Transcript of radio commentary that aired June 11, 2003 on KUNM public radio 89.9 fm in Albuquerque
By Arjun Makhijani
For over two decades the nuclear power establishment has been in the bad books of Wall Street. Bankers just don’t seem to like nukes and don’t want to finance them. No nuclear power plants have been ordered in the United States since 1978. Wall Street really soured on these financial lemons in the early 1980s when a nuclear power project caused the largest bond default in electric utility history.
If the bankers won’t give them money, apparently the government will. The nuclear power boys are knocking at the door of government, asking for subsidies.
The current proposal is for taxpayers to guarantee half the financing for nukes. The Congressional Budget Office thinks it’s risky. Here’s what it said: “CBO considers the risk of default on such a loan guarantee to be very high – well above 50 percent.” It concluded that if loan guarantee is provided to a nuclear power plant, “we expect it would financially default soon after beginning operations….” Taxpayers could lose billions.
The first time around, they promised us nuclear power that would “too cheap to meter.” That dirt-cheap electricity, the Chairman of the Atomic Energy Commission, Lewis Strauss, promised in 1954, would give us an age of plenty, including fast and safe nuclear-powered air travel! Fortunately we’ve been saved from that.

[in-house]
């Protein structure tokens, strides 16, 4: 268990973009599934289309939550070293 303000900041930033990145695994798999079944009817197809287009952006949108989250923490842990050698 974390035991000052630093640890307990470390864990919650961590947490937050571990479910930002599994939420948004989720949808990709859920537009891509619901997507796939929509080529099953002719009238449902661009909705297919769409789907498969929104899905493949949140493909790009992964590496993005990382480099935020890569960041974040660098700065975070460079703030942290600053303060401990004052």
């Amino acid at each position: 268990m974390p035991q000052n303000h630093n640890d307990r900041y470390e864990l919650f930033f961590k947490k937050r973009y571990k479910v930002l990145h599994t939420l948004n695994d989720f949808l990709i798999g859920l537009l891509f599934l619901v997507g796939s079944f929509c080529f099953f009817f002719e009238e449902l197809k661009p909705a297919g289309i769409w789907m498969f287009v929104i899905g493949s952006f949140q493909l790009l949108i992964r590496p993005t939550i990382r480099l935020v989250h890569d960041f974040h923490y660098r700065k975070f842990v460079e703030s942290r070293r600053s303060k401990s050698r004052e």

But all of the government’s own studies and those of industry done in that same time showed that nuclear power would be far from cheap. Here is what the research director of General Electric said in 1950:
It is safe to say…that atomic power is not the means by which man will for the first time emancipate himself economically, whatever that may mean; or forever throw off his mantle of toil, whatever that may mean. Loud guffaws could be heard from some of the laboratories working on this problem if anyone should ….refer to the atom as the means for throwing off man’s mantle of toil. It is certainly not that!
Taxpayers are still paying the insurance bill for the first set of nuclear power plants that were built on the heels of false government promises. No private insurance company will underwrite them, because the damages from a severe accident, which the government has acknowledged is possible, could run into hundreds of billions of dollars.
The government should be requiring the nuclear power industry to pay the full cost of operations and eliminate present subsidies, instead of dreaming up new ones. And it should require safer, hardened storage of waste. If you want to know more about the deceptive promises that led to the present problems, take a look at the book that Scott Saleska and I wrote, entitled Nuclear Power Deception. You can find a summary and information on the website of the Institute for Energy and Environmental Research, www.ieer.org. This is Arjun Makhijani.
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